UCU union undermines Further Education college strikes in north west England with below-inflation deals

Lecturers at four Further Education (FE) colleges in north west England walked out on June 7 and June 10 in opposition to a miserable 2 percent pay offer.

Manchester College staff march in Manchester city center during the strike (WSWS Media)

The Manchester College, Burnley College, Oldham College, the City of Liverpool College and Hopwood Hall College were previously shut by strikes on May 18. Lecturers at The Manchester College, with 1,700 staff and almost 23,000 students on roll, also walked out on May 20 .

Six colleges including the above planned to strike on May 18 but the University and College Union (UCU) at Bury College broke ranks after negotiating a deal with management. UCU North West reported on Twitter, “Bury UCU wins 6 percent pay rise, 3 percent plus £1,000 lump sum.”

With RPI inflation at 11.1 percent, this represents a substantial wage cut. Neither does it meet the union’s own below-inflation demand for an 8.5 percent rise. The UCU’s response to what general secretary Jo Grady described as an “amazing” deal was to encourage other colleges to emulate Bury’s example.

On the eve of the June 6 action the UCU at Hopwood Hall College negotiated a similar below-inflation deal, accepting 7.5 percent. UCU regional official Martyn Moss said, “We welcome Hopwood Hall College’s pay offer to our members… We are calling on the four colleges… to look to Hopwood Hall and Bury college.”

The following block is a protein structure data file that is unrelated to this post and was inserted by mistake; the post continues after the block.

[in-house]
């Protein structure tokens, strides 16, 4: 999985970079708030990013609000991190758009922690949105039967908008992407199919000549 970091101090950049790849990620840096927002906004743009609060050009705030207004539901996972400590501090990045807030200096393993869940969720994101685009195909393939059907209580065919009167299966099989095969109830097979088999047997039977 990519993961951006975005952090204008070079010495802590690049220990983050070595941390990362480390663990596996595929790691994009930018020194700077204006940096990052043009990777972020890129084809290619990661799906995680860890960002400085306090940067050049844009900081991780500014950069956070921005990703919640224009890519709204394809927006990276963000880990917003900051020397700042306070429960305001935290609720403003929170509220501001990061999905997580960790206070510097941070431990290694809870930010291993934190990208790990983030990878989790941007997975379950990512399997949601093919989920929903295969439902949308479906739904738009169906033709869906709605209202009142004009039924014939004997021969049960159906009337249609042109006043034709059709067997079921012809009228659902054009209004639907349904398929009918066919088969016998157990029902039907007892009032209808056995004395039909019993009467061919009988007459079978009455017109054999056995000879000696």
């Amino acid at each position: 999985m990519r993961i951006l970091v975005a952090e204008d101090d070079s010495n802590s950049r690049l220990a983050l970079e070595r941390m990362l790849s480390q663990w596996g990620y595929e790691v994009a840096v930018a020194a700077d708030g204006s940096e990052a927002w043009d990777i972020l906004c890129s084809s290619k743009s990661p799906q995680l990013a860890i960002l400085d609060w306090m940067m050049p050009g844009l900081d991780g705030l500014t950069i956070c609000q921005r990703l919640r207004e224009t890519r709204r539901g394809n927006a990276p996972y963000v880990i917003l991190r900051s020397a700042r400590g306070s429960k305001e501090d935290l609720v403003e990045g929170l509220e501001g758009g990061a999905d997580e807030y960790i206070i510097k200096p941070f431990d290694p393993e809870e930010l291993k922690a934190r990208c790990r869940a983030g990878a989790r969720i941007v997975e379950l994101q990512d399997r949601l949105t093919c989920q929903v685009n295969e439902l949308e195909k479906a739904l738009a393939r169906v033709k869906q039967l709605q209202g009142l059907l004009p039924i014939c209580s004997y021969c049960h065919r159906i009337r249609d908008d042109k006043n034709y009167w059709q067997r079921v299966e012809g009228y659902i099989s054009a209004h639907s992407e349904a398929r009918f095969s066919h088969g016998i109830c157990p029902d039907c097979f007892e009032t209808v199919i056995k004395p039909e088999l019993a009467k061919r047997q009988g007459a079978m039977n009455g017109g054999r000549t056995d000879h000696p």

FE Colleges offer courses to students including adults who missed out on gaining academic qualifications at school, as well as an array of vocational modules. Students tend to be from working-class backgrounds. Workers in this sector are facing the catastrophic cost of living crisis after having seen their pay drastically eroded, to the point that they earn £9,000 less a year than school teachers.

Strikers outside the Shena Simon campus of Manchester College (WSWS Media)

Strikers speaking to WSWS reporters explained that their dispute is as much about working conditions and the quality of education they are able to offer their students as it is about pay.

malcolm, who has been teaching a vehicle technician course at Oldham College for four years, said, “There are more and more students and less and less time to support them due to workload. There’s a lot of planning and administration work. It’s not all about a pay rise, it’s about conditions, the extra hours you put in. Just going into college, I do an extra 15 hours a week.”

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